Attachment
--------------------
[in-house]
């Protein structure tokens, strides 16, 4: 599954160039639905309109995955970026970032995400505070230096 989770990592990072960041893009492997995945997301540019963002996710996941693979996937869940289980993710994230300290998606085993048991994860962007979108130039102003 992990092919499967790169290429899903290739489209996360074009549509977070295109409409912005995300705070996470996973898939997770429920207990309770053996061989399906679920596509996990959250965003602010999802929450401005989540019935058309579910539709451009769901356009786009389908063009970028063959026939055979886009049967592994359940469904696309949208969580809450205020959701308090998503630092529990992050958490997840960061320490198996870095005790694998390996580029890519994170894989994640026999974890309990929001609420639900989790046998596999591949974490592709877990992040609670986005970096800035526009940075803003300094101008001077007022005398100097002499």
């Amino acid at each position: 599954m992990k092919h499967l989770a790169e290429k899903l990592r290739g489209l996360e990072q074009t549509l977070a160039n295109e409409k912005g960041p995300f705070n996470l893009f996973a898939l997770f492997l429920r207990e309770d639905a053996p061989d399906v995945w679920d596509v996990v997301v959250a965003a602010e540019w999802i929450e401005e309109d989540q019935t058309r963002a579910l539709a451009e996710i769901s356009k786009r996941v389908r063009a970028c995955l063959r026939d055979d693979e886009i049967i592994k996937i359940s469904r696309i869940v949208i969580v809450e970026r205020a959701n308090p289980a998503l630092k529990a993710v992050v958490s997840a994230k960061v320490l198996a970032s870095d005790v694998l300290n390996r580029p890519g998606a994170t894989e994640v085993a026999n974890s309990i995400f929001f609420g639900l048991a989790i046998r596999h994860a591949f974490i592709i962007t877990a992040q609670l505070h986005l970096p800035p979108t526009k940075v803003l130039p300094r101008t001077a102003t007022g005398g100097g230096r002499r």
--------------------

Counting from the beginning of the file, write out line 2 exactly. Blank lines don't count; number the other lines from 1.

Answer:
């Protein structure tokens, strides 16, 4: 599954160039639905309109995955970026970032995400505070230096 989770990592990072960041893009492997995945997301540019963002996710996941693979996937869940289980993710994230300290998606085993048991994860962007979108130039102003 992990092919499967790169290429899903290739489209996360074009549509977070295109409409912005995300705070996470996973898939997770429920207990309770053996061989399906679920596509996990959250965003602010999802929450401005989540019935058309579910539709451009769901356009786009389908063009970028063959026939055979886009049967592994359940469904696309949208969580809450205020959701308090998503630092529990992050958490997840960061320490198996870095005790694998390996580029890519994170894989994640026999974890309990929001609420639900989790046998596999591949974490592709877990992040609670986005970096800035526009940075803003300094101008001077007022005398100097002499």